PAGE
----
A conservative anti-poverty agenda: Criminal justice reform
Pascal-Emmanuel Gobry, The Week

America’s criminal justice system entrenches far too many people in poverty. And the fact that this system so disproportionately incarcerates black men is the disgusting icing on an awful cake.

Blog author: jcarter
Tuesday, May 5, 2015

New York City Underreported School Violence to State, Audit Shows
Kate Taylor, New York Times

A review of violent episodes at 10 public schools in New York City found that the Education Department failed to report nearly a third of the cases to the state, as required, according to an audit the state comptroller released on Wednesday.

Pence, GOP leaders get pastors’ ‘rebuke’ for RFRA fix
Robert King, Indianapolis Star

A pastor who stood behind Gov. Mike Pence last month when he signed the “religious freedom” bill stood in the heart of the Statehouse on Monday and publicly rebuked Pence for the “betrayal” of signing the “fix” that quelled the national backlash.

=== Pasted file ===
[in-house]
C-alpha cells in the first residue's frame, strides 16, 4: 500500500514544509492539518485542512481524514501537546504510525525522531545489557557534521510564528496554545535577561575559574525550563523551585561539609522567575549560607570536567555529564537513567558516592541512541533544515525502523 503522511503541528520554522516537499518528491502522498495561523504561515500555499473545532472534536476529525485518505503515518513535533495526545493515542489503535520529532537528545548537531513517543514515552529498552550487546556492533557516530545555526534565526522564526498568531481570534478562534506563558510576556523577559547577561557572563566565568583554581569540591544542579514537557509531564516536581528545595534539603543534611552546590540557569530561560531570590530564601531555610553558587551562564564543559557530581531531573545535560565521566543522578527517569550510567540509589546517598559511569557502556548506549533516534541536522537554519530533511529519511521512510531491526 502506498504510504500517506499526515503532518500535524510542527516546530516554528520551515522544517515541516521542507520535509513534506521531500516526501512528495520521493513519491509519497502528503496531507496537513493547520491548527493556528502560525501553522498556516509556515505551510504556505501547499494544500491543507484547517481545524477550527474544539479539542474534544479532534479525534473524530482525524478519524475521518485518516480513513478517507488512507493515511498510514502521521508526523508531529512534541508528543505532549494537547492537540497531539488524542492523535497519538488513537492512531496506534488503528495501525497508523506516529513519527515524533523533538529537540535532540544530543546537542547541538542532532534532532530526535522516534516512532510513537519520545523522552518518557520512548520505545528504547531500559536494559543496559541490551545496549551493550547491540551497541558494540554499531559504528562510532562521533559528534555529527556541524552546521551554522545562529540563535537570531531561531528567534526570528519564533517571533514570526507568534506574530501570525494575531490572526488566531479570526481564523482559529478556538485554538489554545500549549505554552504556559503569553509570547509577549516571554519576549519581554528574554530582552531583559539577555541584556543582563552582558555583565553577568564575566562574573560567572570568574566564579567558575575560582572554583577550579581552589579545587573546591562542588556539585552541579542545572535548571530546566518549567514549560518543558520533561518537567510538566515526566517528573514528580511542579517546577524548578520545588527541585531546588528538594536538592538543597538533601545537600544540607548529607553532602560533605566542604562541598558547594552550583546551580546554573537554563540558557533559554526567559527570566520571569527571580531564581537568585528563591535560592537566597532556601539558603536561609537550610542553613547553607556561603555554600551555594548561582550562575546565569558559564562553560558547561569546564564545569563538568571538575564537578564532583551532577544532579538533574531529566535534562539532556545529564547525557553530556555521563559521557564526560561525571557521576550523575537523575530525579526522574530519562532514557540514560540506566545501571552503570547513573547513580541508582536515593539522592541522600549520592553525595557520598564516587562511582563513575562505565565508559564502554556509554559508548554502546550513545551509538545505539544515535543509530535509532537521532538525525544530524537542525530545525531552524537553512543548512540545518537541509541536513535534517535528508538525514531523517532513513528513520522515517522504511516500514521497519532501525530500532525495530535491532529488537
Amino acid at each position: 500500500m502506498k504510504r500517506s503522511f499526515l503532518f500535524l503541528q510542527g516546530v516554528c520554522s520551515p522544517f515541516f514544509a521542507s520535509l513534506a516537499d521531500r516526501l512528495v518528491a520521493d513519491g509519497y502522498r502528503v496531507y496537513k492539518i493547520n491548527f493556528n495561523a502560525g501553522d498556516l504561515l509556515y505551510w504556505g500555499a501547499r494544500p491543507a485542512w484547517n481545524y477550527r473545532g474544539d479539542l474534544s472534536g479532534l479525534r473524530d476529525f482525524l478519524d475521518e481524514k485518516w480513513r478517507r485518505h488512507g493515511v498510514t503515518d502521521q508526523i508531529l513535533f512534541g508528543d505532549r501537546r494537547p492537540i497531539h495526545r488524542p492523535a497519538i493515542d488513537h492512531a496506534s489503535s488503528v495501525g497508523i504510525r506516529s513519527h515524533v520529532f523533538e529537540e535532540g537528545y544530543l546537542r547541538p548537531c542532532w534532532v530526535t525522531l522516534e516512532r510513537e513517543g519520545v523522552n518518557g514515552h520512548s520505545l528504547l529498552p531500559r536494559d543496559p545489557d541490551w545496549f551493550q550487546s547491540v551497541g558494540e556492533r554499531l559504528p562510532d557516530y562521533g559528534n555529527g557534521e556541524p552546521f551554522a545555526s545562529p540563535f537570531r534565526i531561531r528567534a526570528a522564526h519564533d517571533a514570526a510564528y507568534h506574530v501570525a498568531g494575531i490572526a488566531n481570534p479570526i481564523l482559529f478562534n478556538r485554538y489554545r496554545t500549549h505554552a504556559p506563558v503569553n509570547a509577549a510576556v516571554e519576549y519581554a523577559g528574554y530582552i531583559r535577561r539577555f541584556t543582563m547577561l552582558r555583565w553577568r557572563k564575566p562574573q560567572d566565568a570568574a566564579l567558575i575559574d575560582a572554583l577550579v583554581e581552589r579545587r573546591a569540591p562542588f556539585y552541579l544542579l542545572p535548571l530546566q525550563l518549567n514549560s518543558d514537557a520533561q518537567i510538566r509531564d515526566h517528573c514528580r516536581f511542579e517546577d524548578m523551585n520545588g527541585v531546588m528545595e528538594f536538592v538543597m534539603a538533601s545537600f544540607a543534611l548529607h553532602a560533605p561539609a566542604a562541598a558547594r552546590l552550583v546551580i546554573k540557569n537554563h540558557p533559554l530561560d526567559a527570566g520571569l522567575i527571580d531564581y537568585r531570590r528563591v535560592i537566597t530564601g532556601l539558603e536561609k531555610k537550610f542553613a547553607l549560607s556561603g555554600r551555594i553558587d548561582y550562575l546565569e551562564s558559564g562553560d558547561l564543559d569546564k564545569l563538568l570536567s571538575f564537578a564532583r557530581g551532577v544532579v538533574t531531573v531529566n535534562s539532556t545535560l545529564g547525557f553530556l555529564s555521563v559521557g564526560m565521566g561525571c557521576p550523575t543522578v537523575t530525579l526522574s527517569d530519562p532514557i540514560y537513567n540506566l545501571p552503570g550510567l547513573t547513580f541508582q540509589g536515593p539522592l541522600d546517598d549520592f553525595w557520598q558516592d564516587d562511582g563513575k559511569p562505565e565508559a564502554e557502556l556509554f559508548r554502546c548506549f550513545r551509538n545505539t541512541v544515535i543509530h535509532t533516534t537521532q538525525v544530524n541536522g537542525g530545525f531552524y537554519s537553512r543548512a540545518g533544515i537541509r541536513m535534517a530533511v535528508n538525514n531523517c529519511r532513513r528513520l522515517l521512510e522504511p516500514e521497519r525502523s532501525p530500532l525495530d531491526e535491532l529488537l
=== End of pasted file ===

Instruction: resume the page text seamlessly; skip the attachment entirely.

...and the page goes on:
The Wild Ideas of Social Conservatives
Ross Douthat, New York Times

[T]he basic social conservative analysis has turned out to have more predictive power than my rigorously empirical liberal friends are inclined to admit.

A conservative anti-poverty agenda: Strengthening the family
Pascal-Emmanuel Gobry, The Week

Conservatives tend to prefer an indirect approach to fighting poverty. That means we don’t have to have big government “anti-poverty programs” with “anti-poverty” branding in order to effectively fight poverty.

Blog author: jcarter
Friday, May 1, 2015

Electricity for Africa
Matt Ridley, Rational Optimist